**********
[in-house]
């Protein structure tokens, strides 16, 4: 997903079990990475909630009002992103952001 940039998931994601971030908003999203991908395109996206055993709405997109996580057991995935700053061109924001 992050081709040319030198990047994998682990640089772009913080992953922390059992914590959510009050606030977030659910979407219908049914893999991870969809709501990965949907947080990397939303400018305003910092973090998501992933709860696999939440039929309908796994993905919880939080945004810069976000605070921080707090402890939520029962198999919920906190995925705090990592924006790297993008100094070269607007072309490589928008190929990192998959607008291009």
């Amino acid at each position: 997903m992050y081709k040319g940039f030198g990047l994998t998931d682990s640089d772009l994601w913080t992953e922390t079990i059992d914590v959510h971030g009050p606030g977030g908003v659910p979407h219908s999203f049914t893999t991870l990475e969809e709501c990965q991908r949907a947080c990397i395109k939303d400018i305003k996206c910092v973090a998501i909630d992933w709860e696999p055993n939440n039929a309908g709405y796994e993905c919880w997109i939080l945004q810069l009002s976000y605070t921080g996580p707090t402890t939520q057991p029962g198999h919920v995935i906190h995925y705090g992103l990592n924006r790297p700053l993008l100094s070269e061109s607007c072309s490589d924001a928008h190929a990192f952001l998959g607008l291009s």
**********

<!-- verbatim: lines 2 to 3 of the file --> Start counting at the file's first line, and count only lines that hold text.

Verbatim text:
């Protein structure tokens, strides 16, 4: 997903079990990475909630009002992103952001 940039998931994601971030908003999203991908395109996206055993709405997109996580057991995935700053061109924001 992050081709040319030198990047994998682990640089772009913080992953922390059992914590959510009050606030977030659910979407219908049914893999991870969809709501990965949907947080990397939303400018305003910092973090998501992933709860696999939440039929309908796994993905919880939080945004810069976000605070921080707090402890939520029962198999919920906190995925705090990592924006790297993008100094070269607007072309490589928008190929990192998959607008291009």
């Amino acid at each position: 997903m992050y081709k040319g940039f030198g990047l994998t998931d682990s640089d772009l994601w913080t992953e922390t079990i059992d914590v959510h971030g009050p606030g977030g908003v659910p979407h219908s999203f049914t893999t991870l990475e969809e709501c990965q991908r949907a947080c990397i395109k939303d400018i305003k996206c910092v973090a998501i909630d992933w709860e696999p055993n939440n039929a309908g709405y796994e993905c919880w997109i939080l945004q810069l009002s976000y605070t921080g996580p707090t402890t939520q057991p029962g198999h919920v995935i906190h995925y705090g992103l990592n924006r790297p700053l993008l100094s070269e061109s607007c072309s490589d924001a928008h190929a990192f952001l998959g607008l291009s």